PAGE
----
radiotherapy face mask

Brain Tumours

Radiotherapy is a crucial component in the treatment of brain cancer, aiming to target and destroy cancer cells within the brain. It can be used as a primary treatment for certain brain tumors or in combination with surgery and chemotherapy. Additionally, radiotherapy can be used palliatively to alleviate symptoms and improve the quality of life for patients with advanced or inoperable brain cancer.

For metastases from other sites, stereotactic radiosurgery can safely eradicate small tumours. 

To find out more about the different types of gliomas, click here

Palliative radiotherapy

singapore hospice council

Palliative radiotherapy is a type of radiation therapy that is primarily aimed at relieving symptoms and improving the quality of life for patients with advanced or metastatic cancer. Unlike curative or definitive radiotherapy, which is administered with the intent to eliminate or control the cancer, palliative radiotherapy is used to alleviate symptoms and manage complications associated with the disease.

Key aspects of palliative radiotherapy include:

  1. Symptom Relief:

    • Palliative radiotherapy is often employed to alleviate symptoms such as pain, bleeding, obstruction, or pressure caused by the tumor. It is particularly useful in cases where the cancer has spread to other parts of the body.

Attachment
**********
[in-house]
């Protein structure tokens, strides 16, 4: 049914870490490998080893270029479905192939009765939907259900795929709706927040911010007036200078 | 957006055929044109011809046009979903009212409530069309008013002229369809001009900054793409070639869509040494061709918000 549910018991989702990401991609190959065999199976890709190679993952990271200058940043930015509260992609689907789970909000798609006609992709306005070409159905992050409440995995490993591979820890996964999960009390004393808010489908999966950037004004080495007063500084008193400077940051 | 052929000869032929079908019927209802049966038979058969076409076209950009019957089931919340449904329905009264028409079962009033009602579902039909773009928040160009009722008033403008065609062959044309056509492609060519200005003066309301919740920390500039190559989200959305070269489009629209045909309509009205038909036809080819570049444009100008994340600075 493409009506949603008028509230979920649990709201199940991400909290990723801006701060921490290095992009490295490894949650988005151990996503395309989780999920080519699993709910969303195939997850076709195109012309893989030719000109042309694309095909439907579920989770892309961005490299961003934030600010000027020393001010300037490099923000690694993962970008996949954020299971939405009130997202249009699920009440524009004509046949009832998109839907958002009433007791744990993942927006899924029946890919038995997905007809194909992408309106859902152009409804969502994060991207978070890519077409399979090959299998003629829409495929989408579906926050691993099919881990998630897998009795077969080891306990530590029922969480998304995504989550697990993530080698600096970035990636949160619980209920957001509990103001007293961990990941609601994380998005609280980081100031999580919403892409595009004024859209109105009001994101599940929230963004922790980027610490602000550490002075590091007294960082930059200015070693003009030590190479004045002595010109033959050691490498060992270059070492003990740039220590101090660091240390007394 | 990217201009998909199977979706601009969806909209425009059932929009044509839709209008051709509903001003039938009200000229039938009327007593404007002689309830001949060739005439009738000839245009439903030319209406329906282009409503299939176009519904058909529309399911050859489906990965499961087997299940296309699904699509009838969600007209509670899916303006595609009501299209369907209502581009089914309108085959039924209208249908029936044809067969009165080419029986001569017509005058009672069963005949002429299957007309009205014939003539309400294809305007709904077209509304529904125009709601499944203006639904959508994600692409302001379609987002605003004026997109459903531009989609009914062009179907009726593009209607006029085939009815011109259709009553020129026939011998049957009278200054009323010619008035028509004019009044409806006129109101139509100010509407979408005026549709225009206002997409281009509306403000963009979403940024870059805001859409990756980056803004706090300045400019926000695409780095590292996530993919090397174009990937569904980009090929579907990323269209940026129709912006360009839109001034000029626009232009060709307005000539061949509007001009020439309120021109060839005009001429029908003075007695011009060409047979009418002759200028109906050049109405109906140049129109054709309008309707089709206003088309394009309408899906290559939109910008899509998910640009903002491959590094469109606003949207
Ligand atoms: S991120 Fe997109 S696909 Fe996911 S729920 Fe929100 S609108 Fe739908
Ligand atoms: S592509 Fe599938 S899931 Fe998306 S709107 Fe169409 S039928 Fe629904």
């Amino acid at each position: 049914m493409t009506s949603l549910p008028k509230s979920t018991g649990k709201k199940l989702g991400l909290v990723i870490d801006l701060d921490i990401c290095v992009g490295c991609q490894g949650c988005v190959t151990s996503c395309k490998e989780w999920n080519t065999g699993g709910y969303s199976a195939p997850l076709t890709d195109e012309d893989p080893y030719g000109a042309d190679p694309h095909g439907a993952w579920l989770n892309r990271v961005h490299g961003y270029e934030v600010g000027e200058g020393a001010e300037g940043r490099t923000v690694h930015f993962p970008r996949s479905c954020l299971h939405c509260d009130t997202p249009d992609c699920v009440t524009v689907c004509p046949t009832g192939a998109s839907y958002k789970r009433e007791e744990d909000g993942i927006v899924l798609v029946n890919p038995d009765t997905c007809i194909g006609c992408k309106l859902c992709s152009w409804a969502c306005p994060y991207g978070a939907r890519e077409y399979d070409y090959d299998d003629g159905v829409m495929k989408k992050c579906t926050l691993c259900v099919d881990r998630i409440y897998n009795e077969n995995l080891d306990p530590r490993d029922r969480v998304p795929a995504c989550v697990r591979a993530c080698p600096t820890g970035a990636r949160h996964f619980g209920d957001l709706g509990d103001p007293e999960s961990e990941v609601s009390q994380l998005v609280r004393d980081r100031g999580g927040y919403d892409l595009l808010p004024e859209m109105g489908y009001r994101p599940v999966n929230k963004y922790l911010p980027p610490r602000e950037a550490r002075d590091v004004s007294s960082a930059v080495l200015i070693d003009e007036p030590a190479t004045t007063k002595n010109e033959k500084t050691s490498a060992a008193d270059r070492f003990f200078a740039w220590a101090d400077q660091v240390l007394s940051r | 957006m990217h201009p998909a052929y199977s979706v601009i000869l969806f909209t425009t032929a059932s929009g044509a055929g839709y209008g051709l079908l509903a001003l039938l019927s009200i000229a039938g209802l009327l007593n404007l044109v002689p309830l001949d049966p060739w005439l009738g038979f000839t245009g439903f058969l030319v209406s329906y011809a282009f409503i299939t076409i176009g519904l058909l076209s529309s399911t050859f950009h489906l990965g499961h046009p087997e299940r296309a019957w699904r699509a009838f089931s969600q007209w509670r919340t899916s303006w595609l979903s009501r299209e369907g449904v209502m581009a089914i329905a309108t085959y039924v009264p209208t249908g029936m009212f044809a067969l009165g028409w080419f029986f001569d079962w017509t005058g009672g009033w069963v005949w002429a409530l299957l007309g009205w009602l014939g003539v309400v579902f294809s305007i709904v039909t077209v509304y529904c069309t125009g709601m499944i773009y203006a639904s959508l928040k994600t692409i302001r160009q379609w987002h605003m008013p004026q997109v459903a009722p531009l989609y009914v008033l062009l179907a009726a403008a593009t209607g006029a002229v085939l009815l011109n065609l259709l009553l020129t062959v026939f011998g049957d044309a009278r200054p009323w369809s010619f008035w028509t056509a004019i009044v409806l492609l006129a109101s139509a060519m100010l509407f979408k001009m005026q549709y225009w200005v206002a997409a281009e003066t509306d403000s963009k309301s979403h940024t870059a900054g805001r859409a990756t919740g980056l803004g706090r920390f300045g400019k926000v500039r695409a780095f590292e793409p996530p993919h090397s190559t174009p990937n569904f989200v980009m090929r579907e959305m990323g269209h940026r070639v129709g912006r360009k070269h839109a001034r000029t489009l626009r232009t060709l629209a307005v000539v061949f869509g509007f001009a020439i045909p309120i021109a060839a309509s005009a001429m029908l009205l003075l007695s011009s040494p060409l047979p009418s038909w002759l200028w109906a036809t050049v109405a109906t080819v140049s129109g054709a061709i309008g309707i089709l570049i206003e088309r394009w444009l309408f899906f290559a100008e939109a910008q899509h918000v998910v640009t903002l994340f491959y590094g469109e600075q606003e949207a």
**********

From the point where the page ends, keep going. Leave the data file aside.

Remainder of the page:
2. Localized Treatment:

    • The radiation is typically focused on specific areas of the body where the tumor is causing symptoms. By targeting these localized areas, palliative radiotherapy can provide relief without treating the entire body.
  3. Improving Quality of Life:

    • Palliative radiotherapy aims to enhance the patient’s quality of life by reducing pain, improving function, and alleviating other distressing symptoms associated with advanced cancer.
  4. Short Treatment Courses:

    • Palliative radiotherapy often involves shorter treatment courses than curative radiotherapy. The goal is to provide relief quickly and with minimal disruption to the patient’s daily life.

Common types of palliative radiotherapy

Whole-brain radiotherapy

  • hippocampal-sparing  (memory preservation)
  • memantine prophylaxis (to protect cognition)

Radiotherapy for bleeding

  • stomach cancer
  • bladder cancer
  • rectal cancer


  • bone metastases
  • skin cancer deposits

Bulky tumours

  • large breast tumours
  • unresectable head and neck mass